Brazilian President Dilma Rousseff said on Tuesday that her country acted properly in granting an entry visa to Cuban dissident blogger Yoani Sanchez, but that it was an internal matter for Cuba as to whether Sanchez would be allowed to leave the country.
Rousseff also demurred when asked whether she had any concerns about the country’s human rights record, saying it’s not her place to judge.
“He who throws the first stone has a roof made of glass. We in Brazil have ours,” Rousseff told Brazilian journalists accompanying her on a tour of Cuba and Haiti. The news conference was not open to foreign media based in Cuba, but her office posted audio of the encounter online.
Rousseff spoke on a day with a packed, trade-oriented agenda, including a tour of a port expansion project at Mariel, financed with the help of hundreds of millions of US dollars from her country.
She met with Cuban President Raul Castro to sign new cooperation agreements and announced credits of US$400 million to help Cuba purchase Brazilian food products, plus US$200 million for tractors and other equipment to stimulate Cuban agriculture.
“The major contribution we can make to Cuba is to help develop its economy,” Rousseff said.
Rousseff was asked about Sanchez, who last week got a visa from the Brazilian embassy to attend a film festival this month. Sanchez has said she’s awaiting word on whether Cuba would grant her the exit permit required for all nationals and Rousseff declined to weigh in on whether it ought to.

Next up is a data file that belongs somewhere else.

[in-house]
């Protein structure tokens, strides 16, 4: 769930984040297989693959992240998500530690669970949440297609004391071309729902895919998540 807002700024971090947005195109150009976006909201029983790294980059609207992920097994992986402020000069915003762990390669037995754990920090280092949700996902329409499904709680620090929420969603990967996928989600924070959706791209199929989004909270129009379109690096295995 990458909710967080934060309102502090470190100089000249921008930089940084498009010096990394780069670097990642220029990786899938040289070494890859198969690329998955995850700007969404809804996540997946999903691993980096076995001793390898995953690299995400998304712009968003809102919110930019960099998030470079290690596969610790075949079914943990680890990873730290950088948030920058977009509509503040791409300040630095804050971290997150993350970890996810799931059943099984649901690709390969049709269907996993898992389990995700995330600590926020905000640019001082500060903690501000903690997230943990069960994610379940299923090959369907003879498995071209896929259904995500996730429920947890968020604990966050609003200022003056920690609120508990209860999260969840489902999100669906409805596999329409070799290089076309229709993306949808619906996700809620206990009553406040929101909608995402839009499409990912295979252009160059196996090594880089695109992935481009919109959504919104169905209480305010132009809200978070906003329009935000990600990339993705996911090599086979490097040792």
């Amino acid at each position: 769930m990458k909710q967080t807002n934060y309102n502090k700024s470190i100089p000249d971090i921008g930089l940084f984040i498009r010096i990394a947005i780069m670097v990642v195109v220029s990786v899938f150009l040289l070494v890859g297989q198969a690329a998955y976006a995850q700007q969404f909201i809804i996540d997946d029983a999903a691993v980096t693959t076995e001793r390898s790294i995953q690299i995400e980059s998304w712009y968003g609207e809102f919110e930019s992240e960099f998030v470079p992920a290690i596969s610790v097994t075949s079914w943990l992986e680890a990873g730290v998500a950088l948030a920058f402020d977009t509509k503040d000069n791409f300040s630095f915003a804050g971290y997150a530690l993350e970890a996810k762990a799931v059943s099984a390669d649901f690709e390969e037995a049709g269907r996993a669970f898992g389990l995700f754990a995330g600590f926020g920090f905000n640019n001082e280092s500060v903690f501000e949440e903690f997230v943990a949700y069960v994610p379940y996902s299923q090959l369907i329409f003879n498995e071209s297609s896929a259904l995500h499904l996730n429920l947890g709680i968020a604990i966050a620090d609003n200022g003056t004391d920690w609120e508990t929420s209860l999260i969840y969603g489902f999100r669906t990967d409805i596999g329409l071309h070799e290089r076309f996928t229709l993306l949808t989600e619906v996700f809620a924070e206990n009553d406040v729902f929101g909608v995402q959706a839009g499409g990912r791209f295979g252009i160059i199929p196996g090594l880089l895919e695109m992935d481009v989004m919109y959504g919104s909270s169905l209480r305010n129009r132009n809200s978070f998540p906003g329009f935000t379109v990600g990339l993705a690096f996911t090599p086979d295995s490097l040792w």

“Brazil gave the visa to the blogger. The rest is not a matter for the Brazilian government,” she said.
The issuing of the visa was not particularly surprising: By Sanchez’s own count she has received entry visas from 18 different countries in recent years and each time was denied permission to leave.
However, the timing just ahead of Rousseff’s trip was interpreted by some in Brazil that the president was departing from the diplomacy of her predecessor, former Brazilian president Luiz Inacio Lula da Silva, who was careful not to be seen as interfering in Cuba’s internal affairs.
The newspaper Estado de S. Paulo wrote in an editorial last weekend that Sanchez’s visa was another sign Brazil had “abandoned Silva’s populist showmanship” and made a “clear break with the automatic alignment of everything that was anti-American.”
However, Rousseff did not criticize her hosts under their own roof and mentioned concerns about the treatment of terror detainees at the US naval base at Guantanamo Bay, Cuba.